VIDEO: Opening Talk (Part 1)
It starts with my welcome for participants and appreciation for HP Japan who provided the venue with spectacular view of Tokyo.(about 5 minutes) Participants included several HP employees as well as those first comers with some interest in Africa/social activities
Yoko Nagashima, of HP in charge of Social Environmental Activities gave some 15 min. presentation. She began with “conflict minerals” overview explaining what they are and how they are used in our daily life. She then explained where they come from and how mining and production of these minerals have violated human rights in certain areas. She explained the complex supply chain process of these minerals with many stakeholders involved.
As possible step to resolve the issue of conflict minerals, she listed several alternative solutions.
Main point of her presentation was how HP has addressed the issue at different phases of supply chain. They included the traceability scheme, conflict-free smelter program and due diligence process. She outlined possible actions and ideas for consumers to tackle this issue, namely raising awareness, information transfer etc.
Next was the presentation by Hiroko Samejima, founder and chief designer of andu amet. She shared with us her motivation of founding the company in Ethiopia, and the main concept of the company as being Happy. Three ingredients that make “Happy” concept possible are Material-Ethiopia’s best sheep skin in the world, Design incorporating African culture and Process. Her goal is to establish “win-win-win” operation for customers, producers and designers and to create the new standard of “luxury” in the world.
VIDEO: Presentation & Closing (Part 2)
The first minute shows the discussion in breakout group sessions. Then report back from the seven groups followed (for 25 minutes or so). Ideas developed by the groups to raise awareness of the public of these social issues included:
- Label/sticker for identification (Intel Inside type-though need to be added to already existing label)
- Make regulation (EU, US examples) so that supplier need to comply to sell in the region
- Education focusing on children and a variety of programs so that their interest is maintained (stamps for reading/knowing more about Africa etc.)
- Trade shows/major events such as Olympics for media coverage
- Celebrities/well known people as advocates of the cause
- Use of social media with interesting & appealing story that makes the issue ours
- Exchange program with people from the region (students, children, those with experience)
- Collaboration with established brands (luxury etc.)
After my quick wrap-up, reactions from the presenters were made and the session closed with thanks to participants and hosts.
VIDEO: Before session (Part 3)
Before the session #28, I interviewed a special guest, Hiroko Samejima of andu amet, both in Japanese and English. She talked about her company-designing bags and other fashion goods using sheep skin in Ethiopia, its history, and its business prospect. As they have considerable backlog of orders now, they take orders through online shop only.
VIDEO: After session (Part 4)
After the session, I interviewed one of the participants, Yukiko Tanaka, in Japanese and English. She has attended Davos experience in Tokyo sessions before, but this time, the topic is very relevant to her upcoming feasibility study project in Africa. She mentioned the importance and value of inviting friends to these sessions so that we can build the bigger network and ecosystem. She also shared her impression of #28, which was very favorable.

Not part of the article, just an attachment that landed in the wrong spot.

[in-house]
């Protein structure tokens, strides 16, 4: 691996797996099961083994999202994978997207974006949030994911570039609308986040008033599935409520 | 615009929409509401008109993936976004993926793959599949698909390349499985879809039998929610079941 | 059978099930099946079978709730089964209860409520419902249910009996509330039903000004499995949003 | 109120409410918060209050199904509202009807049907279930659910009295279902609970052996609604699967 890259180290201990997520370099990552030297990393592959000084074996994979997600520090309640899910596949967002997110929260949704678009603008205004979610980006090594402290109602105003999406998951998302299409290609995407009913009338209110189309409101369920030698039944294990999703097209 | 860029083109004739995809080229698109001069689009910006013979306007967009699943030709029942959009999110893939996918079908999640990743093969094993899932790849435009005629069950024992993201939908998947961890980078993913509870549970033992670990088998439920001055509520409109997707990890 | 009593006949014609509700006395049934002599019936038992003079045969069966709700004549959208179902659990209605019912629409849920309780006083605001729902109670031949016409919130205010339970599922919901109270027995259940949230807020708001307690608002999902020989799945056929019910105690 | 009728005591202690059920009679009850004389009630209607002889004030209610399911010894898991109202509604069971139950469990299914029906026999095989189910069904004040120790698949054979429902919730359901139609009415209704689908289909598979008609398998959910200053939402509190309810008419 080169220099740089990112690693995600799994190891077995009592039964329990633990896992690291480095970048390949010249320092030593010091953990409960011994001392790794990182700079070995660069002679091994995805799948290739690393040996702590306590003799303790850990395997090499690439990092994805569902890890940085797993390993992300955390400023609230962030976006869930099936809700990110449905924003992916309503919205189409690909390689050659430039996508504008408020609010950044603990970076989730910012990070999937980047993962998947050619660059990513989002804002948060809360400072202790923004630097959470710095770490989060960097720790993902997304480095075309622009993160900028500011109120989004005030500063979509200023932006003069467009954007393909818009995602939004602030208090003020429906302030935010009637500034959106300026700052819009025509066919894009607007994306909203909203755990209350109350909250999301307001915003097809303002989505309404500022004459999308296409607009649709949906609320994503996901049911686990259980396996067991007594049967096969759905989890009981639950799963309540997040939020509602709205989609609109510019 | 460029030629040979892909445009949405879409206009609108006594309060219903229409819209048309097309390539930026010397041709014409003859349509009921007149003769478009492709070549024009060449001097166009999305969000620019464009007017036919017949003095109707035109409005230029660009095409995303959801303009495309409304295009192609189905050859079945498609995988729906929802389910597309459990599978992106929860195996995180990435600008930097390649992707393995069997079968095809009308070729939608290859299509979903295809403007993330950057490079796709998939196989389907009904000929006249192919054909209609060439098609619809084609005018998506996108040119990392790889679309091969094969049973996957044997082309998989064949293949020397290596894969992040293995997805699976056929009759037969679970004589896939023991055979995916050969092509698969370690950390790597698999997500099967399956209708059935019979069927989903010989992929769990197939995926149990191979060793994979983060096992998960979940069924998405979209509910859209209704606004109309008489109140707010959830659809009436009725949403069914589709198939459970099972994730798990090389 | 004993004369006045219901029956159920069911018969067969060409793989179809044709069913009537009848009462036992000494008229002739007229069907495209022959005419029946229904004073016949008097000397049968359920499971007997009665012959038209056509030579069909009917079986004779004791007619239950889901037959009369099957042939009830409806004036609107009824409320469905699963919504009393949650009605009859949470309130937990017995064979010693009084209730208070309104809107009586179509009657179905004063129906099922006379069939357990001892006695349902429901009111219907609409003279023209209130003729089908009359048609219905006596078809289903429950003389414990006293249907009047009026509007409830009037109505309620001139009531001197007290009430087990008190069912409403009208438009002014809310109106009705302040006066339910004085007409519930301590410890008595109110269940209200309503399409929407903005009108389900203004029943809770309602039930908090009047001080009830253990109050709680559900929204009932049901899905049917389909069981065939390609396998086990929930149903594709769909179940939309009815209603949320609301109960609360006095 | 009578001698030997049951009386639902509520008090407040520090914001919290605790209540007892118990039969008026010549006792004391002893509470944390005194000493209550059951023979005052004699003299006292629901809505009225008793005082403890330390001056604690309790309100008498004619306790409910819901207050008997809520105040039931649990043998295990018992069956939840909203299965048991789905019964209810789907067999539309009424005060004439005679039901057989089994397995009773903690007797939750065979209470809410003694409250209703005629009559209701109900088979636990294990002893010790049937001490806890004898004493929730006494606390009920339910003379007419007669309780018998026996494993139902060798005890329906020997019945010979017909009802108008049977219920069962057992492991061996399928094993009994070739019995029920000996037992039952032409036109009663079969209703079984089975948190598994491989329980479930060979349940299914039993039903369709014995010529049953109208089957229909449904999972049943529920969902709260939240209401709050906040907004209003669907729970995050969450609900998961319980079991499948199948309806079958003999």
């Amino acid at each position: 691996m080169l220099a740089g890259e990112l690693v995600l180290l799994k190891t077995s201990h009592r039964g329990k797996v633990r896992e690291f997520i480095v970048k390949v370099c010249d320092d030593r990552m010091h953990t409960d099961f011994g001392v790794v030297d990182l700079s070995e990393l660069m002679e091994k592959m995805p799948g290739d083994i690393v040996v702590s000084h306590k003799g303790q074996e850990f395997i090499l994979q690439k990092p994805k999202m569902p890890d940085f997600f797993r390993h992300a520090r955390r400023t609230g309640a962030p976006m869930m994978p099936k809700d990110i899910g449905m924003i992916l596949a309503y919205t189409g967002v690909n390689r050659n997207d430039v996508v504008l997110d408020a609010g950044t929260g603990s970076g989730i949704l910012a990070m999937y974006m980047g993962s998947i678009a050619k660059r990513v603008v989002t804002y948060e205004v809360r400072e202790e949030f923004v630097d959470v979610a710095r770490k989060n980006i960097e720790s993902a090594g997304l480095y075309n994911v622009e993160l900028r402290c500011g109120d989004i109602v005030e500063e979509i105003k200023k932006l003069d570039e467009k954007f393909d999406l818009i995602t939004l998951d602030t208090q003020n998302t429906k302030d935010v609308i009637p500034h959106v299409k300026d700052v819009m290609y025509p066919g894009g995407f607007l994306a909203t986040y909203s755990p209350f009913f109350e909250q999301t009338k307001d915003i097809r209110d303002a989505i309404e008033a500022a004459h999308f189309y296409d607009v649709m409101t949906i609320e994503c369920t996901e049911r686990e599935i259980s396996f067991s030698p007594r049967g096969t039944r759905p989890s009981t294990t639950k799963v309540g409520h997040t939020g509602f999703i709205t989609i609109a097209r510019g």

＃Session 28 “Davos Experience in Tokyo” series
July 24, 2015
“Conflict Minerals-Remote issue? Not really.: How companies and consumers support “right” supply chain?”
How do you feel if you find out that products we use every day such as smart phone, personal computers, printers etc. might be connected to the serious issues such as human rights atrocities and the funding of armed conflict? Tantalum, tin, tungsten and gold which are found in small amounts in these products that we use daily are derived from minerals known as “conflict minerals. Unfortunately, some of these minerals could have been mined in terribly brutal conditions. Minerals originating from the Democratic Republic of Congo (DRC) have been a concern for more than a decade in the international community because some mines are controlled by armed militia engaged in a civil war, and because of human rights violations that are endemic at the mines. For overall explanation of conflict minerals, see
While many industries and products (autos/ planes/ appliances/ jewelry/ toys etc.) use metals derived from “conflict minerals,” HP has taken a leadership role in addressing this issue. HP has been developing the programs and tools that support other companies’ ability to source “conflict free” minerals. At the same time, HP has taken steps to identify and advance the use of DRC “conflict free” minerals in their supply chain. http://www8.hp.com/us/en/hp-information/global-citizenship/human-progress/conflictminerals.html
For session #28 of Davos Experience in Tokyo series, we will hear how Hewlett Packard sees the global agenda of “conflict minerals”, and their journey to be conflict free. Then we will brainstorm what we can do to address these issues. Some actions include: to inform others of the conflict minerals, to promote recycling of minerals so that the use of these minerals is reduced.
We will hold the session #28 at Hewlett Packard office near Kinshicho. Come and join us to find out more about the conflict minerals and what we can do about them.
「遠いようで本当は身近な問題、「紛争鉱物」を知っていますか？ 解決のために私たちと企業ができること 」